Tim Hayes Lifestyle Fitness

Tight Hamstrings Complaints And Solutions

I have found tight hamstrings to be a common complaint with a lot of my clients.
The hamstrings are a group of three muscles at the back of the thigh. They go from the pelvis at the top of the leg down to either side of the knee – two to the inside and one to the outside.

tight hamstrings graphic
Image credit – www.gpsmelbourne.org

The main functions that they are involved in are bending the knee and also extending the whole leg backwards. They help you to accelerate when running and often get injured in sprinting activities or sports requiring fast changes of pace and direction e.g. football.

They also have a role in posture as they attach to the pelvis they help to keep the pelvis level by working with other muscles attaching to the front and back of the pelvis from the legs, back and abdominal area.

Compression of the sciatic nerve

The hamstrings receive their nerve supply from the sciatic nerve which originates in the lower back and travels through the gluteal area into the hamstrings, and from there down into the calf and shin. If the sciatic nerve is aggravated it can cause the hamstring to tighten up. For this reason sometimes stretching out the back and the gluteals can free up the hamstrings significantly.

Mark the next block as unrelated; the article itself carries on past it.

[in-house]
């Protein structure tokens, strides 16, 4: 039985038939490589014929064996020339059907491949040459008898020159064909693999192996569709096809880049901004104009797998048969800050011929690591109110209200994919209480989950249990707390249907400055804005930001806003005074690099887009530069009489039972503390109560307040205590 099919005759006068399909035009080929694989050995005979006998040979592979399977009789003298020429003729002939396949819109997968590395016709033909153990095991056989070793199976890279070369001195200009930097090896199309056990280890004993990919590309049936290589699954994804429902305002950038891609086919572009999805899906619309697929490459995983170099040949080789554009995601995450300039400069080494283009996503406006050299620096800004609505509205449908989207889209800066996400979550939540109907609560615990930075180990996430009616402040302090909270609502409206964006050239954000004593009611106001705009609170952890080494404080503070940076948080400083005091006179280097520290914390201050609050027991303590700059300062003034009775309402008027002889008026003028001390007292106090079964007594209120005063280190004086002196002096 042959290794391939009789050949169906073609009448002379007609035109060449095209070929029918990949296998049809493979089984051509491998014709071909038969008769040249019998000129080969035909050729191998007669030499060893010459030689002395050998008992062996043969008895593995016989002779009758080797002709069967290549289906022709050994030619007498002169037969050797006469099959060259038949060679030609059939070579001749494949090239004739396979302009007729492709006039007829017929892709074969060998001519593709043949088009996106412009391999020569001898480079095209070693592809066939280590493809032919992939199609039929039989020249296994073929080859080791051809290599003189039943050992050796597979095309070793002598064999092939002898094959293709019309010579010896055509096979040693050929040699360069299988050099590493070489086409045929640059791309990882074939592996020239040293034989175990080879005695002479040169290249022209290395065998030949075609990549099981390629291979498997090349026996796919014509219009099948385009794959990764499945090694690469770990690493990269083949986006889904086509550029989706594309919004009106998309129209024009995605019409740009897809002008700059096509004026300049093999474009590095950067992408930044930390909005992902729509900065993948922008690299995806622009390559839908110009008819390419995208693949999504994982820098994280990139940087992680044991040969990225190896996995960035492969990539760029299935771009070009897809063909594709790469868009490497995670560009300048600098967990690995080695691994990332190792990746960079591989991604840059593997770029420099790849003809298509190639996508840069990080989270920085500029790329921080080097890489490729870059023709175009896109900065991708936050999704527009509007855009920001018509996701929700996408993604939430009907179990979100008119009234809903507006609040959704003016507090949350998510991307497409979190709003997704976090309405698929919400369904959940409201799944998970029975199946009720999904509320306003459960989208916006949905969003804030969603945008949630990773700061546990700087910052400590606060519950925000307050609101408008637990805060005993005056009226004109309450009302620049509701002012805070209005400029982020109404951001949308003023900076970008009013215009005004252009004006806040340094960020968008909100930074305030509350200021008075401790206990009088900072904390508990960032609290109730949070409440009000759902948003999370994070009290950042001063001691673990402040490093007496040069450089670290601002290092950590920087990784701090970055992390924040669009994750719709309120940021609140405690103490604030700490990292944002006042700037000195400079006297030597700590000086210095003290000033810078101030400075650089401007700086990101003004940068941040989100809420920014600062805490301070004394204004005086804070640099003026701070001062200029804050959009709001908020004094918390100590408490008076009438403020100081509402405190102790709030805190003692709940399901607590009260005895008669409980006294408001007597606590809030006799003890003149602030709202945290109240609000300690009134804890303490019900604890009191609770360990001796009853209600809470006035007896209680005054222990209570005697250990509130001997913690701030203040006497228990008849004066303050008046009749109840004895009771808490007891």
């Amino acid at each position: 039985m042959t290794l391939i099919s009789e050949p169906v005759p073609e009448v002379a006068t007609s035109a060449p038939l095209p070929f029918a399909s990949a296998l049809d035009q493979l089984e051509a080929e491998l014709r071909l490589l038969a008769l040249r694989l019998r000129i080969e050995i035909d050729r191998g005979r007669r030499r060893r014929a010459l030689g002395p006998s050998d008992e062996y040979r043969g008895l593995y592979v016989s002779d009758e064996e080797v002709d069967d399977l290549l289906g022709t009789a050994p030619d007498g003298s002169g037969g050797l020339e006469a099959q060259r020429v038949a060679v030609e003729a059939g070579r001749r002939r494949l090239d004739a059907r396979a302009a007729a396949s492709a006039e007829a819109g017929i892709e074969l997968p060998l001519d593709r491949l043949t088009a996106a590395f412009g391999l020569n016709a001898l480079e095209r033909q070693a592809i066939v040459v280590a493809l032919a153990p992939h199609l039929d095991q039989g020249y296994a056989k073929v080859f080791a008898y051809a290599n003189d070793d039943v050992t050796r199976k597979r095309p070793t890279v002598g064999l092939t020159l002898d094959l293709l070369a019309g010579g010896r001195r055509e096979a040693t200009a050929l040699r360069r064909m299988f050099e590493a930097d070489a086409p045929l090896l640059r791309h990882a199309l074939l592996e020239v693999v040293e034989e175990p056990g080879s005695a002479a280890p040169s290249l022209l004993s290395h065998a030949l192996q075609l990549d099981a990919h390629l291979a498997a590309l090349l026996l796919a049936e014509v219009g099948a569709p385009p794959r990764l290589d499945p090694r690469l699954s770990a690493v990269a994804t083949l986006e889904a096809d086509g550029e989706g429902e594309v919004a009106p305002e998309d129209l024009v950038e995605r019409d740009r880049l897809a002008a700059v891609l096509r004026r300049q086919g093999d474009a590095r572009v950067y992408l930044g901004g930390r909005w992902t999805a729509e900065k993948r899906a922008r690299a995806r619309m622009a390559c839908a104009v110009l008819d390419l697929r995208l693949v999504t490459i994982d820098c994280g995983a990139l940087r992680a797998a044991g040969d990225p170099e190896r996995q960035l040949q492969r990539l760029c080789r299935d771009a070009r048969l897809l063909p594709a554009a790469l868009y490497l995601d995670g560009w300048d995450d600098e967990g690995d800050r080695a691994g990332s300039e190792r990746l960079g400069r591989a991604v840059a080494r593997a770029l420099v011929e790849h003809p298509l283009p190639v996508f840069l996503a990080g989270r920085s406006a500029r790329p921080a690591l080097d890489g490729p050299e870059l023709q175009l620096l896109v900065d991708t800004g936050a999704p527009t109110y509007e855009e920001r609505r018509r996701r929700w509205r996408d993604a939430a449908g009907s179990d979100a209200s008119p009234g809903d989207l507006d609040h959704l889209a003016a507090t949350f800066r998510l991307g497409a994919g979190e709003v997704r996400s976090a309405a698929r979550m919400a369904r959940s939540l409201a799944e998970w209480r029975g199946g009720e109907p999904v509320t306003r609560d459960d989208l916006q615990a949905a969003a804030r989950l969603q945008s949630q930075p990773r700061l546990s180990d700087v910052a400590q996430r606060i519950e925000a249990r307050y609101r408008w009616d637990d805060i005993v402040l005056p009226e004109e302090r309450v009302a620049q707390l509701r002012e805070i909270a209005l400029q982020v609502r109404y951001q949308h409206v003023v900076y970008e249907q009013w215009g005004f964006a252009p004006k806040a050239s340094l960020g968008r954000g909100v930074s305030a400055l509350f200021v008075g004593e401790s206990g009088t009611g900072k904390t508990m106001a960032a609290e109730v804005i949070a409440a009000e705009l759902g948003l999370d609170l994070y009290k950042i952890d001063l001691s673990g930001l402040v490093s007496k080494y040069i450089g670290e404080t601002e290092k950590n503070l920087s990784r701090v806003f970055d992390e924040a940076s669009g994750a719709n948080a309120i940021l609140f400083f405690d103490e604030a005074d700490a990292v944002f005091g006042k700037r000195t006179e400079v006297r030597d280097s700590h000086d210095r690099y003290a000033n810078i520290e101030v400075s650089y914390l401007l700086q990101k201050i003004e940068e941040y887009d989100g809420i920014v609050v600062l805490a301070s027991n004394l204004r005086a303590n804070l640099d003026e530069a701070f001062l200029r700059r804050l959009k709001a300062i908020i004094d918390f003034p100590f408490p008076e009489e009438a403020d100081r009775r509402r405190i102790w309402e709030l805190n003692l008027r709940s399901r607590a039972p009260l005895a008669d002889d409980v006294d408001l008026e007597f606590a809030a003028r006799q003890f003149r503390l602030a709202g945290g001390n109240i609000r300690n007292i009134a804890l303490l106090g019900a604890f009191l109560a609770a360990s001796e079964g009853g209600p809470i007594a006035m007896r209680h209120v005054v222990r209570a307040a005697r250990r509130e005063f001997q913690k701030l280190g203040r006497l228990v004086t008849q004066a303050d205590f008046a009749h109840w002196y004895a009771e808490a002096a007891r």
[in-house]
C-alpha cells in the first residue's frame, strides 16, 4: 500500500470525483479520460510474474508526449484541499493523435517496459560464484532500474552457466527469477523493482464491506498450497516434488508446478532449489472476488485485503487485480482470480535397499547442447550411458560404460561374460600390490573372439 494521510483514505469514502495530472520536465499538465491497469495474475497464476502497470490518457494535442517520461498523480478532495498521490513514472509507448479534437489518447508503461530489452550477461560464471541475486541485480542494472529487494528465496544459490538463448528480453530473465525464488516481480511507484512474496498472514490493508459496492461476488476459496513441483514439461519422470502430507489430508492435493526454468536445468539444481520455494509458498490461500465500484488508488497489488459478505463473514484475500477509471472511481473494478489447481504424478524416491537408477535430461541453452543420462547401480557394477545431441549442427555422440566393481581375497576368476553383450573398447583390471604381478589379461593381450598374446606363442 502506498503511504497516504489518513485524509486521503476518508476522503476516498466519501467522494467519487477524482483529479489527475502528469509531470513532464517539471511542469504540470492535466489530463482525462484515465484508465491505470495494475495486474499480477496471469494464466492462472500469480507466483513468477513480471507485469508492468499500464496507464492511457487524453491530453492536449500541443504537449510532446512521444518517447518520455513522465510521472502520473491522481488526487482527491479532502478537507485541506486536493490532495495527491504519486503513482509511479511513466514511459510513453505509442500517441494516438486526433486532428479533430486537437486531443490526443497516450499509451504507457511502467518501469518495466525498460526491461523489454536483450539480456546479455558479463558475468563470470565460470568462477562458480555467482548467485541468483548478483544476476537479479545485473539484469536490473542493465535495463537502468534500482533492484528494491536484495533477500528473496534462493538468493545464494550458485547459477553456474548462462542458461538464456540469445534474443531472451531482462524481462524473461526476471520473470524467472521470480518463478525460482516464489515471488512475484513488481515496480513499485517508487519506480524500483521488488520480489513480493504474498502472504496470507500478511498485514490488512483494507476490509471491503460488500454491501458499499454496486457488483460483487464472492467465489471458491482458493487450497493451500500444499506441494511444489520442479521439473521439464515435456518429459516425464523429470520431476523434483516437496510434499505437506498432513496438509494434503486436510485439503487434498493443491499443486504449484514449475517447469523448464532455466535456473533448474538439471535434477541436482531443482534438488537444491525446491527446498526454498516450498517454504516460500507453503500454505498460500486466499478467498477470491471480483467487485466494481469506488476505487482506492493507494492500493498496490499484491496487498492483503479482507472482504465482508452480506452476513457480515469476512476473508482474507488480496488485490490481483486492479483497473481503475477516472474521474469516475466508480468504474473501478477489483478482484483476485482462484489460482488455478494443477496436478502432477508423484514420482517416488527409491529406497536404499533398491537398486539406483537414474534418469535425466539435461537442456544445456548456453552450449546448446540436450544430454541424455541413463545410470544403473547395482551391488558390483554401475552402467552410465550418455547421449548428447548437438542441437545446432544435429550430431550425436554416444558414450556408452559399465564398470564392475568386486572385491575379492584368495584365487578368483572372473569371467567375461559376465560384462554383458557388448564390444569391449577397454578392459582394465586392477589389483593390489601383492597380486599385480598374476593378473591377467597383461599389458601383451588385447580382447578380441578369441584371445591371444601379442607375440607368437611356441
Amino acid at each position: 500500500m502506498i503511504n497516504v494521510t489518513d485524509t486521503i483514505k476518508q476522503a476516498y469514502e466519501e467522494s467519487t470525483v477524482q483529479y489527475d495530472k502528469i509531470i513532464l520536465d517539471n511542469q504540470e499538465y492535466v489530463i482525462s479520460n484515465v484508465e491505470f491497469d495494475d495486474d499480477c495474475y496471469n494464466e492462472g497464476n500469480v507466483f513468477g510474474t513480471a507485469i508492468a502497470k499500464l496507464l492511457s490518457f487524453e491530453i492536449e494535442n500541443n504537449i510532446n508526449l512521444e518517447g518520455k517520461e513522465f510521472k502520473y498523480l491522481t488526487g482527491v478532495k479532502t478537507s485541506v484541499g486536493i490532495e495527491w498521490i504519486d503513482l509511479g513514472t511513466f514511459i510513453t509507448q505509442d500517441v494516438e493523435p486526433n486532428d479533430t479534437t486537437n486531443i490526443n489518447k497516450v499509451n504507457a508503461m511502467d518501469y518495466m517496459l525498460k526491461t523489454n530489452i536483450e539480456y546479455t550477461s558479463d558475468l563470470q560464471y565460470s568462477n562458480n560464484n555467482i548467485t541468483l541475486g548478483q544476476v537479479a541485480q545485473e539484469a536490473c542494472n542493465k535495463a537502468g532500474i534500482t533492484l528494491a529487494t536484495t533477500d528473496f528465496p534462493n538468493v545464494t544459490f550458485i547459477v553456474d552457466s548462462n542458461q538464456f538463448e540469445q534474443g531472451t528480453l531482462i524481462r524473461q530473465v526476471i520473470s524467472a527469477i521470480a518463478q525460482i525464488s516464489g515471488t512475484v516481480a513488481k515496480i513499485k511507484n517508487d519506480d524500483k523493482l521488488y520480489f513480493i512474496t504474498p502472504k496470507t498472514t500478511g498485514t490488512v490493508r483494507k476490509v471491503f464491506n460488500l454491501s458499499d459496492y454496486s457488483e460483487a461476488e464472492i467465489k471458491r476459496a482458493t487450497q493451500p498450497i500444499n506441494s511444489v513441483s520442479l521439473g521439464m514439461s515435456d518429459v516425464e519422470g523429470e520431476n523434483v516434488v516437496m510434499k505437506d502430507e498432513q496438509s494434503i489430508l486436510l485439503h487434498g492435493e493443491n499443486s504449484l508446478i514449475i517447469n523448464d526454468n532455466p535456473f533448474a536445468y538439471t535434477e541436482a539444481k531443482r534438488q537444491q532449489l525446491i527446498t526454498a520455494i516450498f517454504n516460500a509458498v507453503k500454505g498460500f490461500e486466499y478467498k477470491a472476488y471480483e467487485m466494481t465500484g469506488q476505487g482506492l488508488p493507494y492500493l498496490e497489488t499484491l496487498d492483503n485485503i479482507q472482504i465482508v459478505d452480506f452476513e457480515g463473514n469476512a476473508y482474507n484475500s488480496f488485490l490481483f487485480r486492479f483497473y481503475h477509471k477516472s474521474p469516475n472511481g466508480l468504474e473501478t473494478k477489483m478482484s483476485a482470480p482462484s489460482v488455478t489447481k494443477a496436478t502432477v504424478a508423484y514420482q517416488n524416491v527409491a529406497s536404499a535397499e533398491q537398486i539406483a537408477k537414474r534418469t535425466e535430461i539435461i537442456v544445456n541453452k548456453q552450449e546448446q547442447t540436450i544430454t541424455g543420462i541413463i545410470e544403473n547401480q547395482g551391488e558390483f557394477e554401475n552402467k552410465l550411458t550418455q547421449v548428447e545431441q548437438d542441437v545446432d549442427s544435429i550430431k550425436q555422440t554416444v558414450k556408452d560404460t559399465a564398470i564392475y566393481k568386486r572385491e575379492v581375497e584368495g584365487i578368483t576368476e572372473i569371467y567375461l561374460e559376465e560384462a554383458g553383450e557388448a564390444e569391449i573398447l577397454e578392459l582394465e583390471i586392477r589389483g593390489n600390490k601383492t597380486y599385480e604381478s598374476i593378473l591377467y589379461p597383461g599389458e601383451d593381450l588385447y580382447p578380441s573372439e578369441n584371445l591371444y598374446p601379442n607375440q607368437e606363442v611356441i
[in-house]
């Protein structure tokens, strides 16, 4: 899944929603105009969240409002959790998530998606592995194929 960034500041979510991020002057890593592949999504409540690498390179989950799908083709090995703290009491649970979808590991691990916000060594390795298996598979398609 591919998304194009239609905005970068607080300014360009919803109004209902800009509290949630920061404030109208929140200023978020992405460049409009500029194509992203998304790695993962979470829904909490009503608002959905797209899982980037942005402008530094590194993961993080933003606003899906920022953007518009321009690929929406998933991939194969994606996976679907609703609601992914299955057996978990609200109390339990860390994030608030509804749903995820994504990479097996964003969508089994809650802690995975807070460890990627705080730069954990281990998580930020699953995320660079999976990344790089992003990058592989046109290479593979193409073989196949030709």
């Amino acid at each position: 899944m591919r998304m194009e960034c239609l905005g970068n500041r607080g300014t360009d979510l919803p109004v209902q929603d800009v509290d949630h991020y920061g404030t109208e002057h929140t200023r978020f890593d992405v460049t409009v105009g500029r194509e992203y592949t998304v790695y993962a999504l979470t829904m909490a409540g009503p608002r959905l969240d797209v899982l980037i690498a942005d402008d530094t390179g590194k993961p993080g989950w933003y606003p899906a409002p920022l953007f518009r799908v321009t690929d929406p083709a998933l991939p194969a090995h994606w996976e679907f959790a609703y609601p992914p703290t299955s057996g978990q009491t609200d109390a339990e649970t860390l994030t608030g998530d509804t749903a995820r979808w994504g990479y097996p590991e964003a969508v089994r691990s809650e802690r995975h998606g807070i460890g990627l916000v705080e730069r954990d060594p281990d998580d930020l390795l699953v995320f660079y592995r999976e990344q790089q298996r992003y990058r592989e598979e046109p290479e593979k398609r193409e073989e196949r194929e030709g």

Posture and tight hip flexors

Pain and ache in the hamstrings can also be due to an imbalance in the muscles around the hamstring. Tight hip flexors can tilt the pelvis forward, pulling the sit bones upwards and as a result put the hamstrings on a continuous stretch leading to an aching feeling when it is exercised.

The hip flexors can be very dominant, and tighten up when seated for long periods, during sports requiring high leg lifts such as kick boxing and sprinting, or sports requiring a flexed posture e.g. hockey or cycling.

Tight muscles in the lower back also help to tilt the pelvis forward. This create a deeper than normal curve in the lower back. This posture is also associated with weaker abdominals. Stretching the hip flexors and the lower back is important to help the pelvis to be correctly aligned and to take pressure of the hamstrings.

Weak gluteus maximus

The hamstrings work with the gluteus maximus – the largest of your gluteal muscles – to extend your leg behind you. If your gluteus maximus is weak it can cause the hamstrings to over work.

If somebody says to you my hamstrings are tight we often have to look around the problem, this goes to any muscle as most of the time it is the joint which is not free which causes the muscle to be restricted which can cause aches or pains. There are many more reasons why your hamstrings could be tight however this article underlines the main probabilities.

Some solutions to these problems

If you are looking for some tips to improve your tight Hamstrings, we recommend the articles below:

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